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Monday, February 01, 2010


What Toronto can teach New York and London
There’s something about Canada that inspires gentle mockery from foreigners, especially those who live south of the border. Kelly Ripa, the co-host of a popular US talk show, this month engaged in an extended on-air riff with her husband (don’t ask) about the absurdity of Canadian place names; Regina came in for a particular beating. South Park once invented a ditty – “Blame Canada” – devoted to bashing the Great White North. And at the elite end of the spectrum, Michael Kinsley, then editor of The New Republic, wondered what the most boring possible headline for a news story might be, and determined that “Worthwhile Canadian Initiative” was the winner.
This tendency to react to the mere mention of Canada with either yawns or guffaws may be why, as the world struggles to figure out what went wrong in 2007 and 2008, not much international attention is being devoted to figuring out what went right in Canada. Canada is the only G7 country to survive the financial crisis without a state bail-out for its financial sector. Two of the world’s 15 most highly valued financial institutions – a list dominated by China – are Canadian and a recent World Economic Forum report rated the Canadian banking system the world’s soundest. Even Barack Obama, on the eve of a visit last year to Ottawa, the Canadian capital, admitted: “In the midst of the enormous economic crisis, I think Canada has shown itself to be a pretty good manager of the financial system and the economy in ways that we haven’t always been.”
One of the most important policy debates today – particularly in countries hardest hit by the crash, such as the US and UK – is what caused the crisis and what should be done to prevent a repetition. Inevitably, the discussion is hypothetical: even if we could agree on exactly what went wrong, no one can prove that any recommended policy changes would have averted the meltdown. That’s where Canada comes in. It is a real-world, real-time example of a banking system in a medium-sized, advanced capitalist economy that worked. Understanding why the Canadian system survived could be a key to making the rest of the west equally robust.
The first argument you are likely to hear when you start asking what made Canada different is cultural. Depending on your degree of fondness for Canucks, this thesis comes down to the notion that Canadians are either too nice or too dull to indulge in the no-holds-barred, plundering capitalism that created such a spectacular boom, and eventual bust, in more aggressive societies. A senior official in Ottawa likes to say that Canadian bankers are “boring, but in a good way. They are more interested in balance sheets than in high society. They don’t go to the opera.” Some of them – including the chief executive of the Royal Bank of Canada, the country’s largest bank – have never even been to Davos. According to Matt Winkler, editor-in-chief of Bloomberg News, “Canadians are like hobbits. They are just not as rapacious as Americans.” And Paul Volcker, the legendary inflation-slaying former head of the US Federal Reserve and an adviser to Obama, told me that Canada’s strength is “partly a cultural thing – they are more conservative”.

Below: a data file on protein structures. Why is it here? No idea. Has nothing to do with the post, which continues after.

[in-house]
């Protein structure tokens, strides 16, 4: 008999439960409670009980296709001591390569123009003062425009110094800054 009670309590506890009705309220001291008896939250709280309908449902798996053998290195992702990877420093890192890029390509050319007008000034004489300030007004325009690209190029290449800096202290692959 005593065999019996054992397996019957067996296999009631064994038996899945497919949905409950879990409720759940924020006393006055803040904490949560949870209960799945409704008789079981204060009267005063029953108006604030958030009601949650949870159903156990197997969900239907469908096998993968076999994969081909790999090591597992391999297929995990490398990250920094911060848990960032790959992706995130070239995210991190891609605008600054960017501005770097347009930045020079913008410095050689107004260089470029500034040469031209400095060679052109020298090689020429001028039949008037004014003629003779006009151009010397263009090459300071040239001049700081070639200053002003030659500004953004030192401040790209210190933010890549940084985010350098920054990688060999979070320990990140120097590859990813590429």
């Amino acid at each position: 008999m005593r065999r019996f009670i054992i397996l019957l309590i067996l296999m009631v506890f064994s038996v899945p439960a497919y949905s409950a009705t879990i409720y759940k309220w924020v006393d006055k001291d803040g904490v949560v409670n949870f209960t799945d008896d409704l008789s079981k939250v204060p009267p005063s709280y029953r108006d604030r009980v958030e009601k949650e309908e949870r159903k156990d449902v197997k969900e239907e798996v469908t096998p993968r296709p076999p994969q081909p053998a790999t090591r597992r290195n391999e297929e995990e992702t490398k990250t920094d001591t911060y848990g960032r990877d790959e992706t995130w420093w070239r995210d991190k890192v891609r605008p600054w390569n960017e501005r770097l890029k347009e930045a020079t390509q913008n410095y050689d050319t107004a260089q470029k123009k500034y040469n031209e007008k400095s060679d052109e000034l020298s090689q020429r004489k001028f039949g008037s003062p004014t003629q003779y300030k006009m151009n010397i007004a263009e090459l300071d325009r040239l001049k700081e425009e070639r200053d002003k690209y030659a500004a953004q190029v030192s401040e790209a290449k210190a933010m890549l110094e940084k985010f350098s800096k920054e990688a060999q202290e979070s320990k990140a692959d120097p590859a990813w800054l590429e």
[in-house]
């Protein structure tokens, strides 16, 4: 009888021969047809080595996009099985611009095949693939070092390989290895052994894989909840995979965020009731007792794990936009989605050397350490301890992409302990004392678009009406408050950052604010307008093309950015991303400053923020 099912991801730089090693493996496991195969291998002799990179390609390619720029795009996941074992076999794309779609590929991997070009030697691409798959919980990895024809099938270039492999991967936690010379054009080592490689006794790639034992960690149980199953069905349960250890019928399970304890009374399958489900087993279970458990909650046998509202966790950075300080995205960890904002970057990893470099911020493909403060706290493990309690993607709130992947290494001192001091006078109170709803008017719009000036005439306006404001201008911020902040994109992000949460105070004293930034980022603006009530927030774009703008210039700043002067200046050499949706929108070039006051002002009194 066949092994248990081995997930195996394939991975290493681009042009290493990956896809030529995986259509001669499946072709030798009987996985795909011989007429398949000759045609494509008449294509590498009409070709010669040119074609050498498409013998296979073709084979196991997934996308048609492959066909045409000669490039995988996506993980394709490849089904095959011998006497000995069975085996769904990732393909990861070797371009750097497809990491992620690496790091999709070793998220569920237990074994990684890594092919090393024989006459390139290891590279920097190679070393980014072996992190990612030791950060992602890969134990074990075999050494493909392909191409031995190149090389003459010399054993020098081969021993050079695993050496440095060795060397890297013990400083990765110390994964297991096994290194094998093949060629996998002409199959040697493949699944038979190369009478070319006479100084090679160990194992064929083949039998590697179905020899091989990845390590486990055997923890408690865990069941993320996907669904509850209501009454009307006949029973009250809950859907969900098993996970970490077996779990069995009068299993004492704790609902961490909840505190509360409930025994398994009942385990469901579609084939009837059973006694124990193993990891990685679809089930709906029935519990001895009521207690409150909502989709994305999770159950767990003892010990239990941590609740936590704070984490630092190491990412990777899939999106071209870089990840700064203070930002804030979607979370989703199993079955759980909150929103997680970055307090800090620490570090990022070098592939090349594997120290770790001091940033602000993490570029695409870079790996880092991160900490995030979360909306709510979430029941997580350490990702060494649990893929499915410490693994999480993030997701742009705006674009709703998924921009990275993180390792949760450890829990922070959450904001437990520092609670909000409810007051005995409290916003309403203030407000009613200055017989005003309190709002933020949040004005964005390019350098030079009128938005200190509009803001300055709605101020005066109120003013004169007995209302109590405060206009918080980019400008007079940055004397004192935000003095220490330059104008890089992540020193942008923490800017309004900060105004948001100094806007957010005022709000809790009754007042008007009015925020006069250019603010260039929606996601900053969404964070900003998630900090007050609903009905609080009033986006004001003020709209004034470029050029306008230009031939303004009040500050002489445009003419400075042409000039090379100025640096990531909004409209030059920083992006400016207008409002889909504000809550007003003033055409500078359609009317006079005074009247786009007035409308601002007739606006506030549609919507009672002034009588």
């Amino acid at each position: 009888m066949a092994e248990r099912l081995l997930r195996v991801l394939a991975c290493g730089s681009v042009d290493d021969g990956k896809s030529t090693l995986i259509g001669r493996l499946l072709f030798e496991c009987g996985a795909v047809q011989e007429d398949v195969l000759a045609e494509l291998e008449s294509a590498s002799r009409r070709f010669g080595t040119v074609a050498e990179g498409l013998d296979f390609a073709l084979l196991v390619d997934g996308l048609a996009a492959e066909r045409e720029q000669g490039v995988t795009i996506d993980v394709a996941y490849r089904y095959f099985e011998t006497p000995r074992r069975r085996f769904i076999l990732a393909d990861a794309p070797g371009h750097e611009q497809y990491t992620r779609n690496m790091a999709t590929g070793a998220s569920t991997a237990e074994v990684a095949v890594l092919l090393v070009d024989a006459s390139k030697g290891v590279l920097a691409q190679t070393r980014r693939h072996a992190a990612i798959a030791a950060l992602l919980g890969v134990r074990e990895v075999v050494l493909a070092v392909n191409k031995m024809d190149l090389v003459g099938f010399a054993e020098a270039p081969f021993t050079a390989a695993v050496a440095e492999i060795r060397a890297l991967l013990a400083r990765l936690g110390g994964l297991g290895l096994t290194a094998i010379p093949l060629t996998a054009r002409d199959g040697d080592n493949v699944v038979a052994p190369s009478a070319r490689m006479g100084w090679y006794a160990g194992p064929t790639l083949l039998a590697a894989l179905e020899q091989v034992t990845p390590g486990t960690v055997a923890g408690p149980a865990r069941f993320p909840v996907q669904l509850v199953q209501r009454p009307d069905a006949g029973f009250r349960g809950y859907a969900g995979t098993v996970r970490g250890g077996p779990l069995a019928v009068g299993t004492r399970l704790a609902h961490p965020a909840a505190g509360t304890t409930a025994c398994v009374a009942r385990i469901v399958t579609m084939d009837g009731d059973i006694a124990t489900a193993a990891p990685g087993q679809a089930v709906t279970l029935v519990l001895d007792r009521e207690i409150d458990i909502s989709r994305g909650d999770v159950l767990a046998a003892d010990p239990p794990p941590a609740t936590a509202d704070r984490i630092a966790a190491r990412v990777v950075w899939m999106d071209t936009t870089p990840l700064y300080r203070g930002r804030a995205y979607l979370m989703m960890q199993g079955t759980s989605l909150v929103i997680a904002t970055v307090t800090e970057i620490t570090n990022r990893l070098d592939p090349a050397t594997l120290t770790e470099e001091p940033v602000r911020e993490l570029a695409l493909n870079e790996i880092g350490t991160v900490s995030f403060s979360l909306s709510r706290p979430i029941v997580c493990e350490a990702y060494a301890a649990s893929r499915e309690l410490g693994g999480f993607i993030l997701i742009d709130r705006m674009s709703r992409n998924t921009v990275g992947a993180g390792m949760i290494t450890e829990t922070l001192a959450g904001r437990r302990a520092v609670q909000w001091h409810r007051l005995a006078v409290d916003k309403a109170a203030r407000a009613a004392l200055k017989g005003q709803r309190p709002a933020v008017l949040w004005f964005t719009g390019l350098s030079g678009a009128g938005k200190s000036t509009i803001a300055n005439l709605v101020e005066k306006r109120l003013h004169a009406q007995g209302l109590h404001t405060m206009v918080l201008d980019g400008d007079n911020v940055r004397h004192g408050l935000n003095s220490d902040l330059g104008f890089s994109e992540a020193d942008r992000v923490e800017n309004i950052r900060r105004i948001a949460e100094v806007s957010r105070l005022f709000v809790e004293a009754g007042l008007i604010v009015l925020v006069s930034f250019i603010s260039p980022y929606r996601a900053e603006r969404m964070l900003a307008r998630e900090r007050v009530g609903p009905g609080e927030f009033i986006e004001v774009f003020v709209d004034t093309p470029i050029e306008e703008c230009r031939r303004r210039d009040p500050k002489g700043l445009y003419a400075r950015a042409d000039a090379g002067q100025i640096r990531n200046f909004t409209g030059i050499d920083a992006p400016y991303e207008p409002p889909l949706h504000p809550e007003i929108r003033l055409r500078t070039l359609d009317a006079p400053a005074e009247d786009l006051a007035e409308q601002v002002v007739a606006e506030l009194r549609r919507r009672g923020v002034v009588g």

Roger Martin, dean of the Rotman School of Business at the University of Toronto – I should admit here that not only am I Canadian, but I also serve on Martin’s advisory board – went to Harvard and Harvard Business School and worked as a management consultant in Boston. His professional experience on both sides of the border has convinced him there is a meaningful cultural difference, one which he traces to the founding philosophies of the two north American states: “We are ‘peace, order and good government’. They are into the pursuit of happiness. The US banks were pursuing their own happiness, with sort of an ideological assumption that it would all work out fine.”